For many immigrants in the United States, sending small amounts of money to say Cholpon-Ata in the Kyrghyz Republic, or Antananarivo in Madagascar, can be an experience fraught with annoying hurdles. I cannot easily transfer money from my bank account in Stamford, Connecticut to a bank in Ghana, my homeland. Even then, if I could there would be a million and one issues to sort through. Enter The Western Union Company – WU, a unit of First Data Corporation that was spun-off on September 29th, 2006.
Western Union makes money by facilitating international and domestic money transfers. The company operates in two units;
- A Consumer-to-Consumer unit, and
- A Consumer-to-Business unit.
Sending a money transfer through WU could not be easier, one need only log onto the website, or locate an agent. After filling a few simple forms, the customer decides how much money will be sent. WU charges a fee, and the money is ready to be picked up by the recipient. The customer then calls the recipient, and relays the details that are required to enable pick-up at a WU agent in the recipient’s locality. The last time I sent money home, it was ready for pick up in roughly 5 to 10 minutes. When I have sent money to my mother in Nigeria, she picks it up at an agent at the bank where she keeps a savings account. It is that simple.
- The company has existed for over 150 years, and boasts 270,000 agents in more than 200 countries and territories.[i]
- The Consumer-to-Business unit operates primarily in the United States. WU is very well positioned in China, India, Mexico and Thailand – countries that the UN has identified as major sources of emigration.
Demand for reliable, safe and uncomplicated money transfer services is large and growing thanks to global immigration patterns.
- According to the Inter-American Development Bank, remittances to Latin America from the United States will amount to approximately $45 Billion in 2006, a fifty percent increase from nearly $30 Billion in 2004.[ii]
- The World Bank estimates that remittance flows to developing countries will amount to at least $199 Billion in 2006. These remittances have become a critical piece of overall capital flows to many developing countries, and in some cases represent as much as seventy percent of Foreign Direct Investment and outstrip Official Development Assistance by several degrees of magnitude.[iii]
- Issues around global migration, and capital flows via remittances have become a major policy concern of governments and policy makers around the world, and will remain so for the foreseeable future.
WU is very well positioned in a market that promises to grow larger with time, especially as the demographic reality of aging populations in the developed world necessitates friendlier immigration policies. It wields unmatched brand recognition – 81 percent spontaneous brand awareness among money transfer users in Western Europe[iv], and an infinitely superior distribution network of agents. In addition, Western Union holds several operational advantages over its current and potential competitors[v];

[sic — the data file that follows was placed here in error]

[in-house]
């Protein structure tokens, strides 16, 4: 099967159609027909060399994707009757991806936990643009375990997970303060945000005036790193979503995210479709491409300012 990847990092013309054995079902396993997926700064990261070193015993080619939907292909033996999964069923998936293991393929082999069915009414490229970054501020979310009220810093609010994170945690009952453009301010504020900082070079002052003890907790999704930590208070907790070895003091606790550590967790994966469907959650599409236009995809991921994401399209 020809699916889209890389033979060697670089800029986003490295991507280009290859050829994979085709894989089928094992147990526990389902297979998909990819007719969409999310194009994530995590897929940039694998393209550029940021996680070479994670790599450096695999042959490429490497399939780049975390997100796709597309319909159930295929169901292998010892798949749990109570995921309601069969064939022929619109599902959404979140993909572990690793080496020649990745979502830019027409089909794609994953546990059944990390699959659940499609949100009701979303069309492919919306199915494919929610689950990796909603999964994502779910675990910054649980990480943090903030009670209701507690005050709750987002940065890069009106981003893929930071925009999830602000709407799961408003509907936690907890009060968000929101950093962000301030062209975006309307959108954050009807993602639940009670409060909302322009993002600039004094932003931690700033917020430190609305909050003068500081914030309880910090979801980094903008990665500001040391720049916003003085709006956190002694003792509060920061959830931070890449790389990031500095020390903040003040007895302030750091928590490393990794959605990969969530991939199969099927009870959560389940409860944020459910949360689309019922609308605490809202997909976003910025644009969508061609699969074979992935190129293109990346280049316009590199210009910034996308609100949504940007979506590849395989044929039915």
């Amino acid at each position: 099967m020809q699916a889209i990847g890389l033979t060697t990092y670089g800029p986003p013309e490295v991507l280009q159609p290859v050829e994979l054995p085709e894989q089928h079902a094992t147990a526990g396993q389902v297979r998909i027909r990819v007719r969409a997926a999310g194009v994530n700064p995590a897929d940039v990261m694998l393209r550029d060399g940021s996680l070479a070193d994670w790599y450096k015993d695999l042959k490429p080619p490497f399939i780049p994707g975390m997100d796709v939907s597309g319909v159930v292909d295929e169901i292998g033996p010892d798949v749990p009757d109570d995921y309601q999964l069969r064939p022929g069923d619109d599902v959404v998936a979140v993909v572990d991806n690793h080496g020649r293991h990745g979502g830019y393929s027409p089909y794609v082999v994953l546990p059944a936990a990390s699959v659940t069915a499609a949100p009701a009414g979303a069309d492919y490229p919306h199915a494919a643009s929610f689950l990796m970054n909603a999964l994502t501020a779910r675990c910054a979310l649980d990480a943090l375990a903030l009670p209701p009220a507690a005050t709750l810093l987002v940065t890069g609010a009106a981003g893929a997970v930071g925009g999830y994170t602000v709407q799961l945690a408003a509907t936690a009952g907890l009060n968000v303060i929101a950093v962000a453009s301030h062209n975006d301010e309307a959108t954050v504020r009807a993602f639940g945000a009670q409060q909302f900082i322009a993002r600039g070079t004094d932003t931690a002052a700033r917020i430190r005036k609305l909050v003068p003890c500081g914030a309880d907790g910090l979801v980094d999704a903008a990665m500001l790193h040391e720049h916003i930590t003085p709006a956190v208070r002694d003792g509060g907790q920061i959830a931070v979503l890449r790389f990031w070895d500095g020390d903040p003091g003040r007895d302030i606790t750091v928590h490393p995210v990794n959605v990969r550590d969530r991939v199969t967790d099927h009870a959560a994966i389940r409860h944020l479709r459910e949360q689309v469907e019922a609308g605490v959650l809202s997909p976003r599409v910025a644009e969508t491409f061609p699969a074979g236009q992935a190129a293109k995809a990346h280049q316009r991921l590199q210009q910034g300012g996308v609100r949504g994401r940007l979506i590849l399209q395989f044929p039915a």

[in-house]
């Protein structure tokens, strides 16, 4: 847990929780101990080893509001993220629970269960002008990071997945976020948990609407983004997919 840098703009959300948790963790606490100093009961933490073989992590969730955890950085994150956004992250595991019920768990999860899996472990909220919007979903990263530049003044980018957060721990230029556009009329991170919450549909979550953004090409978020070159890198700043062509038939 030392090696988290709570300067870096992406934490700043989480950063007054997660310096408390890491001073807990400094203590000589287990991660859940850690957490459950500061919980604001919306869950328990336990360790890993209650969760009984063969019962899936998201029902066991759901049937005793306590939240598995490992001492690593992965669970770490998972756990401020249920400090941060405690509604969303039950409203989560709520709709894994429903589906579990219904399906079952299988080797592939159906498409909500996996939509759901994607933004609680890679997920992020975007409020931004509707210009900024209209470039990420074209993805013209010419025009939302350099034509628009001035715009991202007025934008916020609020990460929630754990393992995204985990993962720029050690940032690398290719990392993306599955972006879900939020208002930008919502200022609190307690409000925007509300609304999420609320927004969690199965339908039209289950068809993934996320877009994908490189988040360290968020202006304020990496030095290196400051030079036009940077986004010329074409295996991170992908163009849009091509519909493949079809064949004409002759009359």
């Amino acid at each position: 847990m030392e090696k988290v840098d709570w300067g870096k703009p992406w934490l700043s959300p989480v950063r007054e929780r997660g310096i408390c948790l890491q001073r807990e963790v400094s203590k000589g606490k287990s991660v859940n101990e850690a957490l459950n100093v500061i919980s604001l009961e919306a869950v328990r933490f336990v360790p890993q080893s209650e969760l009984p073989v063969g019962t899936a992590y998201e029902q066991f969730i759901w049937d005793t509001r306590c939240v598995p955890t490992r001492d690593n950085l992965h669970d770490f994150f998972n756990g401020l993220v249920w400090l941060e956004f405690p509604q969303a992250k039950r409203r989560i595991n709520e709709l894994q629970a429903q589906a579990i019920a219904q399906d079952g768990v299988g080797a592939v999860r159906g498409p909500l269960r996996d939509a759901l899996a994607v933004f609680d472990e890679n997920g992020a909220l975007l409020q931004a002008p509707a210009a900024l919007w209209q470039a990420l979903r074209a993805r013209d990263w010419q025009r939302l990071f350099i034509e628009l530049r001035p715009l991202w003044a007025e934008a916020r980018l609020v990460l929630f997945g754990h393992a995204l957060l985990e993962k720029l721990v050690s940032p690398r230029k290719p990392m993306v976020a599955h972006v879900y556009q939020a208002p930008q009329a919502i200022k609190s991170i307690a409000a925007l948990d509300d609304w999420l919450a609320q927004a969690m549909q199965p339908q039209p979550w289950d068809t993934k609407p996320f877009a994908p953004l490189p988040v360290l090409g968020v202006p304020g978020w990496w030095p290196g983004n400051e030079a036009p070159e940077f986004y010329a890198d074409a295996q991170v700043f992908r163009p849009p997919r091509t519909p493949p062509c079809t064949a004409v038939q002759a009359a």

- It can pay money transfers in over 120 currencies.
- It handles an average of 1,000,000 transactions daily, which amounts to 12 transactions every second. This should protect it from a rapid and unforeseen erosion of its business in the event that a credible competitor appears on the horizon.
- Its operations accommodate multiple consumer preferences, and technology platforms.
WU’s management has identified a number of areas on which they will focus[vi];
- Strengthen the brand, and enhance customer satisfaction.
- Amplify convenience and choice for money transfer users.
- Explore new service offerings, e.g. a new Direct-to-Bank service, and enhance Consumer-to-Business services[vii].
- Expand and diversify global distribution.
The major threat to WU’s business is the lingering uncertainty that surrounds immigration reform in the US, and other developed countries.
WU competes directly with Checkfree Corporation, MoneyGram Payment Systems Inc., and the United States Postal Service. Other potential competitive threats could arise from EBay’s PayPal service, and Wal Mart Stores – which could expand its ambitions to start a retail bank into an operation that includes international money transfer services as well. However, it would take a considerable amount of time and resources before any of these would gain the scope and scale that WU has attained, or to erode the brand loyalty that WU has built within the immigrant community. More and more people buy bitcoin these days, that will obviously factor in as well, however it’s close to impossible to predict the future of this currency.
December 6, 2006
[ii] Inter-American Development Bank press release, October 18, 2006, accessed on December 6, 2006 from www.iadb.org.
[iii] Migration and Remittances, accessed on December 6, 2006 at www.worldbank.org.
[iv] See i above.
[v] See i above.
[vi] See i above.